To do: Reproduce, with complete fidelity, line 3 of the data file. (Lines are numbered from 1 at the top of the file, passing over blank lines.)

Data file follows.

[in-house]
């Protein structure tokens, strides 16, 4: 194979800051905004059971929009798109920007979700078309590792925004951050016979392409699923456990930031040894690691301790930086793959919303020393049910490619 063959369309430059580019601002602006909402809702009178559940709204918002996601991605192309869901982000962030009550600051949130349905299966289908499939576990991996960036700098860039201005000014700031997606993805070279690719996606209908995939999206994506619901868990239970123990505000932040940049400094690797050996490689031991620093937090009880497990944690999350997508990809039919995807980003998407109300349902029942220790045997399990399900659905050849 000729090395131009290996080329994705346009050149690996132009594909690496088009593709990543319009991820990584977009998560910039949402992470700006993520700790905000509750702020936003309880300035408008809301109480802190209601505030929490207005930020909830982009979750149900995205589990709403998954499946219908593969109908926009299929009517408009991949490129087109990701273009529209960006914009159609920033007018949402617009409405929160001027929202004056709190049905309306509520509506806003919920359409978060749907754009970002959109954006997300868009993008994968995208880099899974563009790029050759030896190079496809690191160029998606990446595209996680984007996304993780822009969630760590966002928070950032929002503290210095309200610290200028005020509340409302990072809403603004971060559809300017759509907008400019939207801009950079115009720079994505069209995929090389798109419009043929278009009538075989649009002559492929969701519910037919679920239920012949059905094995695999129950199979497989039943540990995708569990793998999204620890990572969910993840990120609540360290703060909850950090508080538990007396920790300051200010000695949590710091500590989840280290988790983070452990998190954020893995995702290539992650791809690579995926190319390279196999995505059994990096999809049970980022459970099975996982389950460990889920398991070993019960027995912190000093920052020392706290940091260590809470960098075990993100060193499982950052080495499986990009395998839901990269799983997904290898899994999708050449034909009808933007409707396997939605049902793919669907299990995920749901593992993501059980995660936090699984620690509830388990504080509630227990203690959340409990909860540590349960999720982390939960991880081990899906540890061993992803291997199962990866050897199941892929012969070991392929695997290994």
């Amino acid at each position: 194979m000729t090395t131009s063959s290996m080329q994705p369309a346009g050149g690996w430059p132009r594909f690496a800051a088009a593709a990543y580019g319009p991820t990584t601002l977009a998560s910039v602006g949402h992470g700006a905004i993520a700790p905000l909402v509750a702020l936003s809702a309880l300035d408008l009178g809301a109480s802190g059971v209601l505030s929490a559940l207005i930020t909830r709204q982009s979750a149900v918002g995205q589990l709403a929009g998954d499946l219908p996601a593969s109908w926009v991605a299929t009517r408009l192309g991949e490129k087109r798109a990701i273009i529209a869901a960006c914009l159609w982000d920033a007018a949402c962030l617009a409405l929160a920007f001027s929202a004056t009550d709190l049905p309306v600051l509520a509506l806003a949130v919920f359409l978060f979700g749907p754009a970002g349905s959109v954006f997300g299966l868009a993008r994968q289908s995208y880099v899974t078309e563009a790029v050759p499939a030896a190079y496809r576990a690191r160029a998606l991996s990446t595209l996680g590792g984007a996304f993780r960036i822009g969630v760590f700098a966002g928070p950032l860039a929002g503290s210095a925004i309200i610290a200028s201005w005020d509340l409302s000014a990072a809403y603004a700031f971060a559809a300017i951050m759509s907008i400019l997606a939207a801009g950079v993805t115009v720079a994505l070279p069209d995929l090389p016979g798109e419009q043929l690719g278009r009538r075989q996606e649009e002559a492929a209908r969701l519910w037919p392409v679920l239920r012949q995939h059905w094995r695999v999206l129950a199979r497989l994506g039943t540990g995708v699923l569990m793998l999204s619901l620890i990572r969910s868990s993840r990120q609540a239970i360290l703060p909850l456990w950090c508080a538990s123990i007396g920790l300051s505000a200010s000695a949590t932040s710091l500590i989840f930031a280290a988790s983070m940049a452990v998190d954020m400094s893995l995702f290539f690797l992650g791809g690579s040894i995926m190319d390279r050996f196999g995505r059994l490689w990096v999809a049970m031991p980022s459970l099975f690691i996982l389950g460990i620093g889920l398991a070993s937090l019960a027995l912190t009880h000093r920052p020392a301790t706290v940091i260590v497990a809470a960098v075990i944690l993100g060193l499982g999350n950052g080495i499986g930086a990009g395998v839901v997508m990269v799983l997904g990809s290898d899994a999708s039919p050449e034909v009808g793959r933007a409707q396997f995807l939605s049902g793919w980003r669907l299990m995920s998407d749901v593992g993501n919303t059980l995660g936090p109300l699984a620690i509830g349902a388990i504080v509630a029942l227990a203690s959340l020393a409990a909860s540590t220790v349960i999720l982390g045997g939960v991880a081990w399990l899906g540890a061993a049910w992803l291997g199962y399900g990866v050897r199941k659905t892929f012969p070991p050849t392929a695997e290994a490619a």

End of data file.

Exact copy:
């Amino acid at each position: 194979m000729t090395t131009s063959s290996m080329q994705p369309a346009g050149g690996w430059p132009r594909f690496a800051a088009a593709a990543y580019g319009p991820t990584t601002l977009a998560s910039v602006g949402h992470g700006a905004i993520a700790p905000l909402v509750a702020l936003s809702a309880l300035d408008l009178g809301a109480s802190g059971v209601l505030s929490a559940l207005i930020t909830r709204q982009s979750a149900v918002g995205q589990l709403a929009g998954d499946l219908p996601a593969s109908w926009v991605a299929t009517r408009l192309g991949e490129k087109r798109a990701i273009i529209a869901a960006c914009l159609w982000d920033a007018a949402c962030l617009a409405l929160a920007f001027s929202a004056t009550d709190l049905p309306v600051l509520a509506l806003a949130v919920f359409l978060f979700g749907p754009a970002g349905s959109v954006f997300g299966l868009a993008r994968q289908s995208y880099v899974t078309e563009a790029v050759p499939a030896a190079y496809r576990a690191r160029a998606l991996s990446t595209l996680g590792g984007a996304f993780r960036i822009g969630v760590f700098a966002g928070p950032l860039a929002g503290s210095a925004i309200i610290a200028s201005w005020d509340l409302s000014a990072a809403y603004a700031f971060a559809a300017i951050m759509s907008i400019l997606a939207a801009g950079v993805t115009v720079a994505l070279p069209d995929l090389p016979g798109e419009q043929l690719g278009r009538r075989q996606e649009e002559a492929a209908r969701l519910w037919p392409v679920l239920r012949q995939h059905w094995r695999v999206l129950a199979r497989l994506g039943t540990g995708v699923l569990m793998l999204s619901l620890i990572r969910s868990s993840r990120q609540a239970i360290l703060p909850l456990w950090c508080a538990s123990i007396g920790l300051s505000a200010s000695a949590t932040s710091l500590i989840f930031a280290a988790s983070m940049a452990v998190d954020m400094s893995l995702f290539f690797l992650g791809g690579s040894i995926m190319d390279r050996f196999g995505r059994l490689w990096v999809a049970m031991p980022s459970l099975f690691i996982l389950g460990i620093g889920l398991a070993s937090l019960a027995l912190t009880h000093r920052p020392a301790t706290v940091i260590v497990a809470a960098v075990i944690l993100g060193l499982g999350n950052g080495i499986g930086a990009g395998v839901v997508m990269v799983l997904g990809s290898d899994a999708s039919p050449e034909v009808g793959r933007a409707q396997f995807l939605s049902g793919w980003r669907l299990m995920s998407d749901v593992g993501n919303t059980l995660g936090p109300l699984a620690i509830g349902a388990i504080v509630a029942l227990a203690s959340l020393a409990a909860s540590t220790v349960i999720l982390g045997g939960v991880a081990w399990l899906g540890a061993a049910w992803l291997g199962y399900g990866v050897r199941k659905t892929f012969p070991p050849t392929a695997e290994a490619a």